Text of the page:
Lt. Norris with Nguyen Van Kiet

Lt. j.g. Thomas R. Norris and Petty Officer Third Class Nguyễn Văn Kiệt went behind enemy lines disguised as fishermen in a sampan to rescue Lt.Col Iceal Hambleton. Norris was awarded the Medal of Honor and Kiệt was recognized with the Navy Cross for their actions.

On the night of 12 April, Norris and Kiệt found a deserted village and clothing which they used to disguise themselves as fishermen.[6] They took advantage of the abandoned sampan to row quietly up the river. Even in the pitch dark and dense fog, they could see large numbers of North Vietnamese soldiers and tanks on the shoreline. Traveling upriver in the sampan, they broke out of the heavy fog and found themselves under the Cam Lộ bridge. They had passed Hambleton's position more than 30 minutes ago. Turning around, they finally found Hambleton sitting in a clump of bushes, alive but partly delirious. Sunrise was coming, and although Norris thought it best to wait until dark to return downriver, he needed to be evacuated immediately. Despite the risk, they hid Hambleton in the bottom of the sampan, covered him with bamboo, and started downriver.[1]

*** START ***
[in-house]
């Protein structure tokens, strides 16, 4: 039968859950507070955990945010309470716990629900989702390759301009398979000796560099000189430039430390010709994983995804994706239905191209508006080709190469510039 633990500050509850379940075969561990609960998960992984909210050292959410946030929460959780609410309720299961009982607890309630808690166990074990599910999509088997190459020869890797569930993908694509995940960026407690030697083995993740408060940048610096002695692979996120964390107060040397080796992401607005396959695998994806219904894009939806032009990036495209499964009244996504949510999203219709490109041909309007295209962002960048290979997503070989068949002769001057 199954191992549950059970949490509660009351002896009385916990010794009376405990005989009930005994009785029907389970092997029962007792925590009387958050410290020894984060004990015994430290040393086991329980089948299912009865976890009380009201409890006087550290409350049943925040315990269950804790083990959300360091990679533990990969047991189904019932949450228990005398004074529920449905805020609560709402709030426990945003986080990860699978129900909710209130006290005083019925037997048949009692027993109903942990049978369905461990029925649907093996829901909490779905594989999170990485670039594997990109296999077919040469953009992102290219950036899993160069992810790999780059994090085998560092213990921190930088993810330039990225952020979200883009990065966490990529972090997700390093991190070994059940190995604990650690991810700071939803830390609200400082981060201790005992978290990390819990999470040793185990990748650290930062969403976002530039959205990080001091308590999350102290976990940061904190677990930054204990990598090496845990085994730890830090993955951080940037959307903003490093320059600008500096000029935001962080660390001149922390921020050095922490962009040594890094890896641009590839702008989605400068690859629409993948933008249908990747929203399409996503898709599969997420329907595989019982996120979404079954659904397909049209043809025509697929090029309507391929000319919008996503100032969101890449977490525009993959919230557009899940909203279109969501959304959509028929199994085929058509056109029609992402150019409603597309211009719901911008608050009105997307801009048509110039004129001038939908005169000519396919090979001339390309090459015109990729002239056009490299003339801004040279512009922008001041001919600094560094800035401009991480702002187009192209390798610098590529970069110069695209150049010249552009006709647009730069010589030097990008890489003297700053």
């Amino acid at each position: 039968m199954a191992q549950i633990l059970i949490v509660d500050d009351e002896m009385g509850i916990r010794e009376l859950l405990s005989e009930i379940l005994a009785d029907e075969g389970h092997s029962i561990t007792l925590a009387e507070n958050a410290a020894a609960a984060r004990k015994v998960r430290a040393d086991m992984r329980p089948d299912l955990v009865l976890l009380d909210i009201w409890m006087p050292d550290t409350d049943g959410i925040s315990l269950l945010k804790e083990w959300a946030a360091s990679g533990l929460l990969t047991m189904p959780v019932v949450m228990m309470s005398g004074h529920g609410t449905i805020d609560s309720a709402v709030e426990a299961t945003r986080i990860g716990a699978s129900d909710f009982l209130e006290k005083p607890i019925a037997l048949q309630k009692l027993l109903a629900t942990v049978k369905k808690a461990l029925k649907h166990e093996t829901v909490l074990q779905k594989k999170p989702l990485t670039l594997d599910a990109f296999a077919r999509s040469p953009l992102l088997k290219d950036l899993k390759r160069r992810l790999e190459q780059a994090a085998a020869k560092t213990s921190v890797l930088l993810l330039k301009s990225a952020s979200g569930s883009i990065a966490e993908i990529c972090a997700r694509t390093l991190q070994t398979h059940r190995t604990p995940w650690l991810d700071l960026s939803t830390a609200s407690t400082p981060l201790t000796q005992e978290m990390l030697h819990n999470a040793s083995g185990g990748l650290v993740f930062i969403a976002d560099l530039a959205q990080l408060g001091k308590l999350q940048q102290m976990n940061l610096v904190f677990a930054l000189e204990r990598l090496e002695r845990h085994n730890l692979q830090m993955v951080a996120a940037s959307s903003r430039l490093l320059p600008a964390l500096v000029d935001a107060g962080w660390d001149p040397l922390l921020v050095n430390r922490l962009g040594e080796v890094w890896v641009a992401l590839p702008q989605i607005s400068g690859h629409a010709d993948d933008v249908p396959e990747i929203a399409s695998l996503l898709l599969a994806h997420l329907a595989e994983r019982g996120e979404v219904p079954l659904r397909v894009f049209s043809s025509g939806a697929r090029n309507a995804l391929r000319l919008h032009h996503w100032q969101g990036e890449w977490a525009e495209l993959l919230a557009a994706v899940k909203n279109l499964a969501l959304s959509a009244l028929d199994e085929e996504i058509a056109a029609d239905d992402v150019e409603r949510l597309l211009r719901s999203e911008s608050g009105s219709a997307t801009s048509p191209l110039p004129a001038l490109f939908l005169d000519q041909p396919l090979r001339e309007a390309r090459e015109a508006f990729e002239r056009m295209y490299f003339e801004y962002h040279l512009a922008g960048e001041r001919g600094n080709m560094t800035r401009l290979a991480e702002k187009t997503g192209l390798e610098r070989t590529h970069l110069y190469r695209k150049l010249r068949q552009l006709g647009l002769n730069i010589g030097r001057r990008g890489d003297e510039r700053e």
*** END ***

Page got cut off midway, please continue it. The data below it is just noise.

Their sampan was soon spotted by North Vietnamese troops, some of whom fired at them, but Norris and Kiệt could not afford to return fire. They traveled down river and Norris called in air support to eliminate the North Vietnamese shooting at them from the northern bank. They rescued Clark and Hambleton, but Walker was discovered and killed by the NVA before they could return to rescue him. A book written about Kiệt's heroism by William Charles Anderson was later adapted into a 1988 movie, Bat*21. In 1999, after the release of considerable classified information, a second book, The Rescue of Bat 21, was published by Darrel D. Whitcomb. Kiệt emigrated to the United States, and, as of 2008, resided in Washington State.[citation needed]